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UPDATE 2-Virgin Australia earnings slide 37 pct in tough domestic market
February 2, 2017 / 10:45 PM / a year ago

UPDATE 2-Virgin Australia earnings slide 37 pct in tough domestic market

* Australian domestic aviation market hit by weak demand

* Virgin and Qantas shares fall by 2 pct

* Qantas may have also had a tough quarter: analyst (Recasts, adds analyst comment, additional details)

By Jamie Freed

SYDNEY, Feb 3 (Reuters) - Virgin Australia Holdings Ltd said on Friday conditions in the domestic aviation market remained tough after it reported a 37 percent fall in second-quarter underlying earnings before taxes.

Australia’s domestic aviation market has been subdued for the past year due to weak demand for flying from corporate customers, including mining companies, as well as government travelers.

Virgin reported an underlying profit before tax of A$45.9 million ($35.13 million) for the quarter ended Dec. 30, compared with A$73 million a year earlier, as margins came under pressure.

Virgin shares fell 2 percent to its lowest level since July, with larger rival Qantas Airways Ltd also falling 2 percent.

The warning of weak market conditions from Virgin could be a sign that Qantas has also experienced a tougher quarter than expected, Merrill Lynch analyst Matthew Spence said.

Qantas in October reported domestic yields, a proxy for ticket prices, had fallen by an average of 2.9 percent in the quarter ended Sept. 30.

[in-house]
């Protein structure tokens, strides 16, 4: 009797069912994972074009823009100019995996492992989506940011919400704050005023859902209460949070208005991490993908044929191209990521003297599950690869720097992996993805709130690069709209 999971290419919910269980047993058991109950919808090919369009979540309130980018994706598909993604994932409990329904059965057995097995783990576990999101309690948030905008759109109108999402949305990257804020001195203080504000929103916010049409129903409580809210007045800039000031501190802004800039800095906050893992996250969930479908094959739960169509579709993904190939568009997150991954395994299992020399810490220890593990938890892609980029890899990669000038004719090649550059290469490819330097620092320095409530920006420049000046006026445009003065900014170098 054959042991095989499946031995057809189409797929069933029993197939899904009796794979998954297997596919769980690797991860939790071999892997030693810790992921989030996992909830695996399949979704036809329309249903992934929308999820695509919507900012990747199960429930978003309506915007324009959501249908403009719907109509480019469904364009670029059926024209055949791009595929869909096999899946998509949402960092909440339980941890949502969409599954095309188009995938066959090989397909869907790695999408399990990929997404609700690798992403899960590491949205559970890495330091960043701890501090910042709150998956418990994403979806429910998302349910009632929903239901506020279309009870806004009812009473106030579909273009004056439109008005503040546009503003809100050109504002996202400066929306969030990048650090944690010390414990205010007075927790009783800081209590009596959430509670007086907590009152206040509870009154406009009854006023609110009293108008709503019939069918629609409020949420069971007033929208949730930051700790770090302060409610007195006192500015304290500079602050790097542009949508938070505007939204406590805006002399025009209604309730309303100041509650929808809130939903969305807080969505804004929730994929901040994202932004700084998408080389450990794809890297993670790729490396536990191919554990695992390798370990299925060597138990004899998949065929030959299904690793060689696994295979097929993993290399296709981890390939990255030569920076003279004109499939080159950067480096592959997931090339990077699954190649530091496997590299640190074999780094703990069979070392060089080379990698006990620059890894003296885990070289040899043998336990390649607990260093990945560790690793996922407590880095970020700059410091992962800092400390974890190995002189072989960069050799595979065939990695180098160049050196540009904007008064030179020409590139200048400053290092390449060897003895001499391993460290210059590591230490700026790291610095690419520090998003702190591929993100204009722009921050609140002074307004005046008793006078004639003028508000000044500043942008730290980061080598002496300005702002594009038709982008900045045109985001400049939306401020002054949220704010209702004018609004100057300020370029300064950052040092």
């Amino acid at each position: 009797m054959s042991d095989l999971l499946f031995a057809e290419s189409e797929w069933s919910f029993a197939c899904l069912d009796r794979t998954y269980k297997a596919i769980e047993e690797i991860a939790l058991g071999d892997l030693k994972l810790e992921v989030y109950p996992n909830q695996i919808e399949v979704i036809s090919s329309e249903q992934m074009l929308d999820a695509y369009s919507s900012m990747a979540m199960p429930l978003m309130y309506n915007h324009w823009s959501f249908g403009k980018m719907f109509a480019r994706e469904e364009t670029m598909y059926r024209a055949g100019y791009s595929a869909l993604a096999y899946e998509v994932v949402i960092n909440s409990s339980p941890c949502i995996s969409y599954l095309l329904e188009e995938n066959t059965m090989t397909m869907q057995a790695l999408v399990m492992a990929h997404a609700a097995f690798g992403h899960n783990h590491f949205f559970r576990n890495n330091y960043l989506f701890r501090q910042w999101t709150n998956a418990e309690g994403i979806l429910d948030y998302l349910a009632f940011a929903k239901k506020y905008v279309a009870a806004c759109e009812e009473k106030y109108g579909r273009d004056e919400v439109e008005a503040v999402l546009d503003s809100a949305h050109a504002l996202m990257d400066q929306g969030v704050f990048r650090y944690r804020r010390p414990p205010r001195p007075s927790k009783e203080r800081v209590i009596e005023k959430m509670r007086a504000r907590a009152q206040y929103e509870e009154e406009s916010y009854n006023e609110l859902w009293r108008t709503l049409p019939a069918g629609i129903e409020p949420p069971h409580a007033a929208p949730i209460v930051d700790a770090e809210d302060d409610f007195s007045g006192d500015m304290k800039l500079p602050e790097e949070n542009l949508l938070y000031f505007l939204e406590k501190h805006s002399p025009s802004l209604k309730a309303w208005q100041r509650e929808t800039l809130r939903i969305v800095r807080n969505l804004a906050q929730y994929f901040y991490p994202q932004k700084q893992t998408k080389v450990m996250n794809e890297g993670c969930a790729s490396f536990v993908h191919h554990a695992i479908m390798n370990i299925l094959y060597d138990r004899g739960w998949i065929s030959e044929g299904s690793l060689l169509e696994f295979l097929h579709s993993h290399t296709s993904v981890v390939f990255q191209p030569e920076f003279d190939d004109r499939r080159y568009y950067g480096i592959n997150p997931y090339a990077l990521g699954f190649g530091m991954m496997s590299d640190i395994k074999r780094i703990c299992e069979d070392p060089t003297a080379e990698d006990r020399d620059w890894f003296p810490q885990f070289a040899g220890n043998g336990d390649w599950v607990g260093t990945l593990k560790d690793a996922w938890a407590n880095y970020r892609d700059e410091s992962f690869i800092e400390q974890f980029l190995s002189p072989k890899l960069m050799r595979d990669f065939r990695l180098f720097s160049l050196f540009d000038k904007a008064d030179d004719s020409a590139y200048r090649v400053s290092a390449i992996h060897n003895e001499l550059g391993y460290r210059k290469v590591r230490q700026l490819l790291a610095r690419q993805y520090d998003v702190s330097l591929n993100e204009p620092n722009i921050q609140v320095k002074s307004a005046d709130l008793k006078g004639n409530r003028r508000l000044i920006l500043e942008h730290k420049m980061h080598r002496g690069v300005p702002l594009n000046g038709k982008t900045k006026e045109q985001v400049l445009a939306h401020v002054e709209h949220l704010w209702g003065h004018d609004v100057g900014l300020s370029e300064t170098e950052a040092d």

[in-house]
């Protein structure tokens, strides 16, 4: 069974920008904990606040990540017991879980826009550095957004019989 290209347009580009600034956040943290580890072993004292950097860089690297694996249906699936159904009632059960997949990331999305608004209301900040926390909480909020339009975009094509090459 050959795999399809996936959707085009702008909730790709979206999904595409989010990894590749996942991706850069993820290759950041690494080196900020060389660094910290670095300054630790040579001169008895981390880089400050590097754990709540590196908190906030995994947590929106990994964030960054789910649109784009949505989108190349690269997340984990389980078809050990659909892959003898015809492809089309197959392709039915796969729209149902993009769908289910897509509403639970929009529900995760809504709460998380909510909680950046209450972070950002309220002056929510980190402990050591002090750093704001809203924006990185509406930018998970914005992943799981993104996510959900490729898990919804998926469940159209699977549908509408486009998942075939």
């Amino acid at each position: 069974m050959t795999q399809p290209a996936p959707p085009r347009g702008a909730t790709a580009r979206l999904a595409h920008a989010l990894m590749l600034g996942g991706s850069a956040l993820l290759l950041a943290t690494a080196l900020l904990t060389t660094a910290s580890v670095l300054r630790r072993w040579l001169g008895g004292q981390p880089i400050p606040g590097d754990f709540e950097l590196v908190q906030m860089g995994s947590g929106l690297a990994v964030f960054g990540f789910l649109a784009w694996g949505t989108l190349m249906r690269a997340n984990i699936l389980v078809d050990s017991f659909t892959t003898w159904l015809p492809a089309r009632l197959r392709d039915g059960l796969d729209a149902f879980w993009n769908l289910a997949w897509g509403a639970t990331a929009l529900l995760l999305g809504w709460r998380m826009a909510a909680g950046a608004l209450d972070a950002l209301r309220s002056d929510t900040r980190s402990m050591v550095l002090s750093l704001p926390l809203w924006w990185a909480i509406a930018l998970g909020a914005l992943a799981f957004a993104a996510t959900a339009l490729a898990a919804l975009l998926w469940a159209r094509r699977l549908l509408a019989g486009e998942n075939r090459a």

“The impression in the market is it got better in (the December-ending quarter) but I think these Virgin stats don’t support that,” Spence said. “It is not Virgin and Qantas smashing each other by adding capacity. This is the demand side.”

Wage growth in Australia was at its slowest pace in two decades after the end of a resources boom, and there has been an increasing shift to part-time work, weakening demand for corporate travel.

Virgin said its domestic capacity rose in the quarter ended Dec. 31, even after cutting the number of flights by 5 percent as it removed E190 aircraft from its fleet. That meant some flights had been switched to larger Boeing 737 aircraft.

The airline did not comment on the performance of its international division. ($1 = 1.3065 Australian dollars) (Reporting by Jamie Freed; Editing by Matthew Lewis and Randy Fabi)

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